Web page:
This morning I woke to a voice in my head:
“They were the best and the brightest, you might say, and I looked up to them. They were seniors and I was only a sophomore but a couple of us were in the NAACP Youth group together at Sterling. One day in March–this was in 1960–when we were having burgers at the Huddle across the street from school, Ben Downs told how he’d gone to Greenville Senior High to take the college entrance exam. He was a brain for sure, and later we’d learn that he had scored in the top 10% of the exam. All he could talk about that day was how he couldn’t believe the difference between their library at the white high school and our little hole-in-the-wall colored library on McBee Avenue, which had mostly donated books and only a few reference books. I could tell it was a harsh awakening for him.”
If I had been at home, it wouldn’t have been my character Priscilla (Pretty) Stone’s voice I would have awakened to. It would have been my own internal monologue, running through the things I had to do that day, then my husband’s voice, the voices on the radio or TV in the kitchen telling me the (bad) news in the world, then my dog telling me he needed to go for a walk . . .
But here at the Rensing Center this morning it was perfectly quiet except for a few bird calls out in the pasture or woods. I lay in bed in the one-room Guest House and looked at how the early light came through the white curtains across the sliding glass doors that front the cottage. I listened to Pretty begin to tell her me part of my novel. I got up and began to write.
It meant everything that I had nothing to do all day, no one to see, nowhere to go, until our weekly potluck dinner this evening. Pretty was telling me how her friends, Ben, Dorothy, Hattie . . . had gone to the all-white Greenville Public Library later that March, been turned away, how they returned and were arrested, how the library board voted to close all the libraries, and how, under threat of federal action, reopened them in September on a non-discriminatory basis. Facts I had researched and interviewed participants about, and which I was now trying to bring to life in a novel via Pretty.
I drove to Rensing from Minneapolis two weeks ago for a three-week stay here. I had been amazed to find a place in Pickens County, South Carolina that provided residencies for writers, artists, musicians, photographers, and environmentalists . . . I had grown up in Greenville, 30 miles away. The novel I’m writing begins at the Pickens jail in 1947 when a mob of white taxi drivers from Greenville took a young black man, Willie Earle, from the jail where he was being held on suspicion of killing one of their own, tortured a confession out of him, stabbed and beat him, and finished him off with a shotgun blast. The trial that took place in Greenville resulted in the acquittal of all 28 defendants by a white jury. I began writing about the impact the lynching and trial had on four fictional characters. At some point it seemed to me the logical extension of the Willie Earle story was to take the novel up to 1963, when the Supreme Court ruled in the landmark case Peterson v. City of Greenville that segregation in public facilities–like lunch counters–was unconstitutional.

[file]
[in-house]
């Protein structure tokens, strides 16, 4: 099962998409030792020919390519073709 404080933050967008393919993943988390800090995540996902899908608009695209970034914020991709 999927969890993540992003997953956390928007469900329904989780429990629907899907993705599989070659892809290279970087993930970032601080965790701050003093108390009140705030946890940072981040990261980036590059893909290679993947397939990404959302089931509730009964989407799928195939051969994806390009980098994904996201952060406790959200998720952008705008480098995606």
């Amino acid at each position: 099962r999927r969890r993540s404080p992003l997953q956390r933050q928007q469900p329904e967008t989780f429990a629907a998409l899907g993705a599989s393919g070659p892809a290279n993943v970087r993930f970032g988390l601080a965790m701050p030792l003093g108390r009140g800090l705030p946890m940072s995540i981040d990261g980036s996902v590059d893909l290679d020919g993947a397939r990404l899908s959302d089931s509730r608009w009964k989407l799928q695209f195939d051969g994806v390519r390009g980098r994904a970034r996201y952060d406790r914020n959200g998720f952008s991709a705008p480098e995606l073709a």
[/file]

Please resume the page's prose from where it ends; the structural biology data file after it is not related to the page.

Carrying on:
You might say that Rensing was calling my name. Not only was my novel set in Pickens County and Greenville, I had deep roots in this area. When I catch glimpses of blue mountains when I drive these country roads, I feel I’ve come home.
To me this is Rensing: quiet and solitude; the Guest House with its screen porch; a palpable sense from Ellen and her mother Evelyn, who own and run the place, of nurturing the residents, promoting creativity, and fostering connection out into the wider world; the four Herefords and eight white Saanen goats whom I visit every evening in the pasture; the trail through the woods and along the creek overgrown with mountain laurel, the same kind of creek trail I knew at Table Rock Mountain where we had a cabin when I was growing up; three precious, rare weeks to immerse myself deeply in my novel in a way I can’t do at home. I’m so grateful!
Rensing is not for everyone. If you’re a party animal, don’t come here. If you’re freaked out by deep country, go elsewhere. If you need good restaurants, or even a pretty good one, Pickens won’t do. If you want luxury accommodations, check into a hotel. If you need Trader Joe’s or Whole Foods, they aren’t here (and never will be).
But if you crave buckets of time; quiet like you’ve never heard before; compatible people both local and in residence who are interesting and enjoyable to be with; a director who has spent her life as an artist and who has a vision of how to create a vibrant, creative, engaged community; four Herefords and a bunch of white goats–then Rensing is for you.